The  award  is  named  after  Fulton,  who   worked   with   the   Brockport   swimming   team  for  25  years.  In   that  time  he  coached   nine   All-­American   swimmers,   three   of   which   went   on   to   coach   NCAA   Divi-­ sion  I  programs. â&#x20AC;&#x153;I   have   im-­ proved  a  lot  while  I   have  been  a  Hawk,â&#x20AC;?     Webb   said   of   the   criteria   for   the   award.   â&#x20AC;&#x153;Focusing   mainly   on   my   indi-­ vidual   medley   (IM)   and   moving   around   to   where   the   team   needed  me.â&#x20AC;&#x153; Webb   was   the   SUNYAC   champion   in   the   400   individu-­ al   medley,   clocking   the   gold   standard   of  

4:13:35  at   the   SUNYAC   Championships   in   the   2009-­2010   season   and   defended   that   honor   by   beat-­ ing   out   Nathan   Steger   of   Buffalo   State.   Webbâ&#x20AC;&#x2122;s   time   of   4:13:57   just   beat   Stegerâ&#x20AC;&#x2122;s  4:13:95.   According   to   Head   Coach   Scott   Whitbeck,   Webb     had   consoled   in   ERWK KLV ÂżUVW WZR years   for   the   400   IM   being   unable   to   place   in   the   top   eight   of   the   event.   Last  year  he  contin-­ ued  to  improve,  go-­ ing   from   never   be-­ ing   in   the   top   eight   to  winning  the  championships  and  taking   the  title.  

â&#x20AC;&#x153;Some  very   talented  people   have  won  it   before,  so  it  was   really  cool  to  have   won  it  myself  â&#x20AC;?  â&#x20AC;&#x201D;  Rob  Webb

Thursday,  March  10,  2011

PHOTO  BY  STOCKTON  PHOTO

Webb  is   no   stranger   to   accolades,   having   also   received   the   Donald   Bishko   Award,   given   to   the   individual   with   the   highest   grade   point   average   among   male   student-­athletes  in  2009.   Whitbeck  said  Webbâ&#x20AC;&#x2122;s  love  of  competi-­ tion  and  training  makes  him  a  swimmer  he   FDQFRXQWRQEXWDOVRDQLQĂ&#x20AC;XHQWLDOSOD\HU in  and  out  of  the  pool.   â&#x20AC;&#x153;Heâ&#x20AC;&#x2122;s  one  of  the  best  leaders  Iâ&#x20AC;&#x2122;ve  had   on   the   team,â&#x20AC;?   Whitbeck   said   of   Webbâ&#x20AC;&#x2122;s   dry-­land   pursuits.   â&#x20AC;&#x153;He   runs   our   Adopt   a   Family   program   where   we   donate   gifts   to   kids   in   battered   womenâ&#x20AC;&#x2122;s   shelters.   He   takes  care  of  it  all.  He  even  drives  the  gifts   over  there.â&#x20AC;? Besides  that,  Whitbeck  said  Webb  has   achieved  a  lot  in  the  pool.   â&#x20AC;&#x153;In   addition   to   that   heâ&#x20AC;&#x2122;s   a   two   time   champion   in   the   400   individual   medley   and   a   two   year   team   captain,â&#x20AC;?   Whitbeck   said.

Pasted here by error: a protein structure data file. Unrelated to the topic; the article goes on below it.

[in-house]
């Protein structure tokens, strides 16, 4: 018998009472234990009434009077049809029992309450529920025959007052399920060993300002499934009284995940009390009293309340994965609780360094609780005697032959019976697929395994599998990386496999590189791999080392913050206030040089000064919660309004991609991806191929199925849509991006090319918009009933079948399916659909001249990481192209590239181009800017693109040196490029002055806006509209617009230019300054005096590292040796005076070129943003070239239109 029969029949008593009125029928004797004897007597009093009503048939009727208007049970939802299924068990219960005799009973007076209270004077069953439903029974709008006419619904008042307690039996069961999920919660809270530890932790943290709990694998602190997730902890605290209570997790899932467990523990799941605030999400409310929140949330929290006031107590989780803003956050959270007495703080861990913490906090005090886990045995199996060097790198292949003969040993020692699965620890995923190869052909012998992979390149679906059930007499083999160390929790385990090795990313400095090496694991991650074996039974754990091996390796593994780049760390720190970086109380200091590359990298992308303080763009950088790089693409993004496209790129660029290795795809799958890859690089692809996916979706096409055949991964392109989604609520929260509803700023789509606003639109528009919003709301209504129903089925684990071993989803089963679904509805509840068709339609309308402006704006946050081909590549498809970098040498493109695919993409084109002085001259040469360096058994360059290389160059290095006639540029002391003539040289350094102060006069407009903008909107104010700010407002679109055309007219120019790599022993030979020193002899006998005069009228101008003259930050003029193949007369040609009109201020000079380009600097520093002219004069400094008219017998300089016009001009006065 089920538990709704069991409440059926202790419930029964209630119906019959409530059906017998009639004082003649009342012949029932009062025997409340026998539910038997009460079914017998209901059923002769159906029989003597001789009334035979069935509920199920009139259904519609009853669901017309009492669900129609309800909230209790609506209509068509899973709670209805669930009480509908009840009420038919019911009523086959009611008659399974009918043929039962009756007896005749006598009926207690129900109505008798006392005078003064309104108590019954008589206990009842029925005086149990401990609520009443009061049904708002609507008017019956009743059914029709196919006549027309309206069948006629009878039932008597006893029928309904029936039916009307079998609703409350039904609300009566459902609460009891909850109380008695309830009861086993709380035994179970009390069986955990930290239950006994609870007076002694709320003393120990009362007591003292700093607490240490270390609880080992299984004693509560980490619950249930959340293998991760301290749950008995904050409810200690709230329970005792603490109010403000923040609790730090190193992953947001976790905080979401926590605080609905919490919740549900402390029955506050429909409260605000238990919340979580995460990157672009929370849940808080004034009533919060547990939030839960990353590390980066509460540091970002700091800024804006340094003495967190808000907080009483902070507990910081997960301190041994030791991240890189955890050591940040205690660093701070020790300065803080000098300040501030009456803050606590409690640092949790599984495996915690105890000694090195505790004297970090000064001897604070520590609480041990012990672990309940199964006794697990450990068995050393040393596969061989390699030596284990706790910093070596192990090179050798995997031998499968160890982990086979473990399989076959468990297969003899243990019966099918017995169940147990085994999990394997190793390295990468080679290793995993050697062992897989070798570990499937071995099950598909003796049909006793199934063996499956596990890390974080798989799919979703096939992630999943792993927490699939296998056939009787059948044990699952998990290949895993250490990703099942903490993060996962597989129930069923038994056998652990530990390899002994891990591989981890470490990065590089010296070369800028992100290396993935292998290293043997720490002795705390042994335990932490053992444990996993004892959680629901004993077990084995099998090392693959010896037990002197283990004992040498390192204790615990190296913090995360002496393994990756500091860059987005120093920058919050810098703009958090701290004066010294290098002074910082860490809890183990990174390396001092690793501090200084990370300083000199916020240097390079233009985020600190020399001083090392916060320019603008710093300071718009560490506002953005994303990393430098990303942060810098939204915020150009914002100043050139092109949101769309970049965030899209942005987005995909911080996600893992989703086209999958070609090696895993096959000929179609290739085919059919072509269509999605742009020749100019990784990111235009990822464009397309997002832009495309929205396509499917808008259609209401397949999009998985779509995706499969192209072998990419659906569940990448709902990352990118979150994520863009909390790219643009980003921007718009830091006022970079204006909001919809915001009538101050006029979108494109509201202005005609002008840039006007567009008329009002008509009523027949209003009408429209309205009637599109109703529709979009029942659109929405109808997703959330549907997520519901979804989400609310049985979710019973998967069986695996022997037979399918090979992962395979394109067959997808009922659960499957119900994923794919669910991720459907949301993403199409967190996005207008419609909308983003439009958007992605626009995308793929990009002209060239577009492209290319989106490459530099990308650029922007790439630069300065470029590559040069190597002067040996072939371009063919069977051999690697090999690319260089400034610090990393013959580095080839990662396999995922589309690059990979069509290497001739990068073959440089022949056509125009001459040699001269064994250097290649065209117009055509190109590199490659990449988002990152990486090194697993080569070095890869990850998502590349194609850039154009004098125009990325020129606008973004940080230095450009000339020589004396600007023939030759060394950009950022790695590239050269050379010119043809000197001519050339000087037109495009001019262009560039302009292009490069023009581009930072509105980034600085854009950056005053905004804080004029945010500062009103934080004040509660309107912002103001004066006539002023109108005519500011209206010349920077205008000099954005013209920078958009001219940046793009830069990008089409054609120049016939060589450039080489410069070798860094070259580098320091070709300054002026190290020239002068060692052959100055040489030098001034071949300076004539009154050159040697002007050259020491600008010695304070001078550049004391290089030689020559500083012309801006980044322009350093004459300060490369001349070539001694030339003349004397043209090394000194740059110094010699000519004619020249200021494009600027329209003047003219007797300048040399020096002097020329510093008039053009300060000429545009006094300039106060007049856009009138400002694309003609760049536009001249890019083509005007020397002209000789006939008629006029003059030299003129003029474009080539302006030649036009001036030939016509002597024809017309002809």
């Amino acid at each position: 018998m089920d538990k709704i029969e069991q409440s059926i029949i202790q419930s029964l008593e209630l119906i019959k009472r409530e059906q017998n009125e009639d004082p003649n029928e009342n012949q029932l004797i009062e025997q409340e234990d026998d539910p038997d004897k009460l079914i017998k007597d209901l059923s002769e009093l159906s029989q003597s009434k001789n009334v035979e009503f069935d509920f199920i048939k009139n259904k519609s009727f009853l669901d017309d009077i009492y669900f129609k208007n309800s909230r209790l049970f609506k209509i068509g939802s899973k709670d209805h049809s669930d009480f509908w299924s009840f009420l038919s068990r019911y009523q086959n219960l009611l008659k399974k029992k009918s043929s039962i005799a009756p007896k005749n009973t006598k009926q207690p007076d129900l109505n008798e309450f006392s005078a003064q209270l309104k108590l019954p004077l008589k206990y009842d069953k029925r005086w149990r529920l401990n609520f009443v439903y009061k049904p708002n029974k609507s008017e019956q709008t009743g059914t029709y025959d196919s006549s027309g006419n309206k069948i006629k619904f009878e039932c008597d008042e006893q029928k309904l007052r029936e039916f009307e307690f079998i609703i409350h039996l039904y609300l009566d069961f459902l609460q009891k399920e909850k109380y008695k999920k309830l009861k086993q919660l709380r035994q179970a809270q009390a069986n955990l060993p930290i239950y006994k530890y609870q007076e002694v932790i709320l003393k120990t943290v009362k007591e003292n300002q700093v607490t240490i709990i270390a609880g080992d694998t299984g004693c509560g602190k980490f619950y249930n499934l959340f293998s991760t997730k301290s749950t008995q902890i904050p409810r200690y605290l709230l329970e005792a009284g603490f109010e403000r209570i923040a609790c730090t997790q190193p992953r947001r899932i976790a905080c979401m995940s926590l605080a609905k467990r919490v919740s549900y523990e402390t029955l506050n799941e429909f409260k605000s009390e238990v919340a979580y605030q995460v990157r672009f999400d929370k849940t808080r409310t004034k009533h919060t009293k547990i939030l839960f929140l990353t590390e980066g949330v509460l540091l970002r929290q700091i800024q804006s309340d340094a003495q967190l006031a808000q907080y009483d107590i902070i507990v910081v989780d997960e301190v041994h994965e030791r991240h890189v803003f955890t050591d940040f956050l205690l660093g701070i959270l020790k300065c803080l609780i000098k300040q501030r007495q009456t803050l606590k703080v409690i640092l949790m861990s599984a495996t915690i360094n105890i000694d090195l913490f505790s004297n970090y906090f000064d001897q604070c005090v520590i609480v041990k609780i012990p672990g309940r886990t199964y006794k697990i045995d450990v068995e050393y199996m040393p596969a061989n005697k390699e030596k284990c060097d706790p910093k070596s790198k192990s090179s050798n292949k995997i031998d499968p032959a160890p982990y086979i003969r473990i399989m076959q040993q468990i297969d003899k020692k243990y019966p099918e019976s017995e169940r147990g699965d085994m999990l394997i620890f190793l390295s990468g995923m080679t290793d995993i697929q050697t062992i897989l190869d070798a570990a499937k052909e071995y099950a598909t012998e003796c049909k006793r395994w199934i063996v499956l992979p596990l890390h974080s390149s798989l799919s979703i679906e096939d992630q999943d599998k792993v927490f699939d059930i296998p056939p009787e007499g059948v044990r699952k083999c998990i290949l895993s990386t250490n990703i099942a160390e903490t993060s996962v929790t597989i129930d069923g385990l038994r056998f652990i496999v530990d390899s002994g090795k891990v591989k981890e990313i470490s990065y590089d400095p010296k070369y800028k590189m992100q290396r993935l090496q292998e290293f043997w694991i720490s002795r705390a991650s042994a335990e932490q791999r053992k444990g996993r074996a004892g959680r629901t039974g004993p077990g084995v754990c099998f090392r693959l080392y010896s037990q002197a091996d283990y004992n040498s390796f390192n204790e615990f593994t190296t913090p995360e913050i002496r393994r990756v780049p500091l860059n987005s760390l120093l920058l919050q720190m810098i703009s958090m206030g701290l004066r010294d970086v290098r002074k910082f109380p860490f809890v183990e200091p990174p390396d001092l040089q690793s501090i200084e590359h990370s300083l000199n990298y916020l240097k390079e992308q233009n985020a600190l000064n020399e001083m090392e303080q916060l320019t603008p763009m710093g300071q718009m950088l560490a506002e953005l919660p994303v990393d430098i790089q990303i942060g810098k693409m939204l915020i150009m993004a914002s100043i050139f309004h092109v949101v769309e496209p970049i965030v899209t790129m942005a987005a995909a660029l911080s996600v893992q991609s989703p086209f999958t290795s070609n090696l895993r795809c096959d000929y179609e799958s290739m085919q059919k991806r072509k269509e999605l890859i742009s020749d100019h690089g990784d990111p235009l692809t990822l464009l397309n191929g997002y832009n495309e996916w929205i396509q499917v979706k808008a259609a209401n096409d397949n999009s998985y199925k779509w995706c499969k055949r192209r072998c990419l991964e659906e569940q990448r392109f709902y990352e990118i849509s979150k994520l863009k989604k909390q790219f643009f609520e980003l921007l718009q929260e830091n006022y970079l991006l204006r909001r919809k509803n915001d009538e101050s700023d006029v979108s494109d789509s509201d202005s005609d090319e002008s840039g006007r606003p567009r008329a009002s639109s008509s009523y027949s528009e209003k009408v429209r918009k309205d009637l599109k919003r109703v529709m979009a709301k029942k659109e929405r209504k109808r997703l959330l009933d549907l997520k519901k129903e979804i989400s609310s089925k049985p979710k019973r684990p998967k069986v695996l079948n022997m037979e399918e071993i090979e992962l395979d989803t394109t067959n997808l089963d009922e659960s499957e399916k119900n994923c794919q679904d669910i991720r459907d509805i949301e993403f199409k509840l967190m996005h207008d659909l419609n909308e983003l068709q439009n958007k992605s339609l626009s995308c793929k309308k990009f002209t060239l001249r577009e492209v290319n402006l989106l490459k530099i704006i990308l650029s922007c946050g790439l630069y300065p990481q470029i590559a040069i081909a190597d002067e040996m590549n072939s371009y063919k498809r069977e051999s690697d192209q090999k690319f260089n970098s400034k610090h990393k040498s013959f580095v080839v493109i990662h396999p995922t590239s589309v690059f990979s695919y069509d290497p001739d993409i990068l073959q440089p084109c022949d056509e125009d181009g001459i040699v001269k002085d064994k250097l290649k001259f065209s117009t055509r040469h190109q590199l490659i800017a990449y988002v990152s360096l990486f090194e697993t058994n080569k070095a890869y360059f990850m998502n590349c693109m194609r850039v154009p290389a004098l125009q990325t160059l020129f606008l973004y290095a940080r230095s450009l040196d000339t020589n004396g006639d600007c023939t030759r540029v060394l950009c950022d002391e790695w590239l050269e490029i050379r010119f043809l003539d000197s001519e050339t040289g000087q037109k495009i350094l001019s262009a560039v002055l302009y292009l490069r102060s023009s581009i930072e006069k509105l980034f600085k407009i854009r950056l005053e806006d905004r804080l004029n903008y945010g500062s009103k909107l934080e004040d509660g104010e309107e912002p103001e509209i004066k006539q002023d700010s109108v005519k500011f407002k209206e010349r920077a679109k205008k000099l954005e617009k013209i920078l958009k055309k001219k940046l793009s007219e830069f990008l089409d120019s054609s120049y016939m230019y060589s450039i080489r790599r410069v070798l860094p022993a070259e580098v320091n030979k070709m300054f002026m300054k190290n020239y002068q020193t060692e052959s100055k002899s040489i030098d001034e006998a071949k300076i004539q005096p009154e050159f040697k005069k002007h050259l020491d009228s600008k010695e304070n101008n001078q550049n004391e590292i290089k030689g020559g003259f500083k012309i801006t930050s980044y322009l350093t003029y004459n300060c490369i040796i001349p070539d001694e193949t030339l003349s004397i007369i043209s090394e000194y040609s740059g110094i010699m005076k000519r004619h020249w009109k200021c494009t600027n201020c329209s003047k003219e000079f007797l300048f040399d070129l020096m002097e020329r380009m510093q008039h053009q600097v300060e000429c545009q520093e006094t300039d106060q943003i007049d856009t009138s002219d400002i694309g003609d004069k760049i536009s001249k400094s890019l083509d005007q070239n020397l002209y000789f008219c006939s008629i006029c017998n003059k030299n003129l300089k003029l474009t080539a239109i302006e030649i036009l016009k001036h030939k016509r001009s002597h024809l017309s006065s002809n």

Pg 16

SPORTS

The  New  Paltz  Oracle

The  Lineup  Could  Be  Lucky

With  Opening   Day   right   around   the   cor-­ ner,  the  noxious  fumes  of  the  spring  have  jolted   the   optimism   I   tend   to   have   around   this   time   regarding  the  Mets.    Maybe  it  has  been  the  ran-­ dom  bouts  of  50  degree  weather  or  maybe  itâ&#x20AC;&#x2122;s   been   the   sight   of   the   orange   and   blue   jerseys   clashing   against   the   green   grass   and   golden   LQÂżHOG GLUW Âą EXW , KDYH KRSH DERXW WKH 0HWV chances  of  being  a  contender  this  season.   Most   fans   know   that   the   Metsâ&#x20AC;&#x2122;   rotation   is  a  huge  question  mark.  It  lacks  a  true  ace;Íž  it   boasts  reclamation  projects  and  is  held  togeth-­ er   by   hope   and   potential.  After   Mike   Pelfrey,   you  really  donâ&#x20AC;&#x2122;t  know  how  the  Metsâ&#x20AC;&#x2122;  rotation   is  going  to  perform.  The  staff  has  a  chance  at   being  solid,  but  expecting  the  group  to  be  any-­ thing  but  average  might  be  asking  too  much.   On   the   other   side   of   the   ball,   things   are   much   less   terrifying   but   still   cloudy.   While   there  are  still  question  marks  surrounding  the   Metsâ&#x20AC;&#x2122;  potential  offense  next  season,  the  prom-­ ise  of  a  strong  offense  is  much  less  of  a  propo-­ sition  than  our  pitching  staff  producing  similar   results.   The  current  Mets  makeup  largely  depends   on   the   health   of   three   players.   If   Jose   Reyes   can  return  to  the  dynamic  form  he  had  before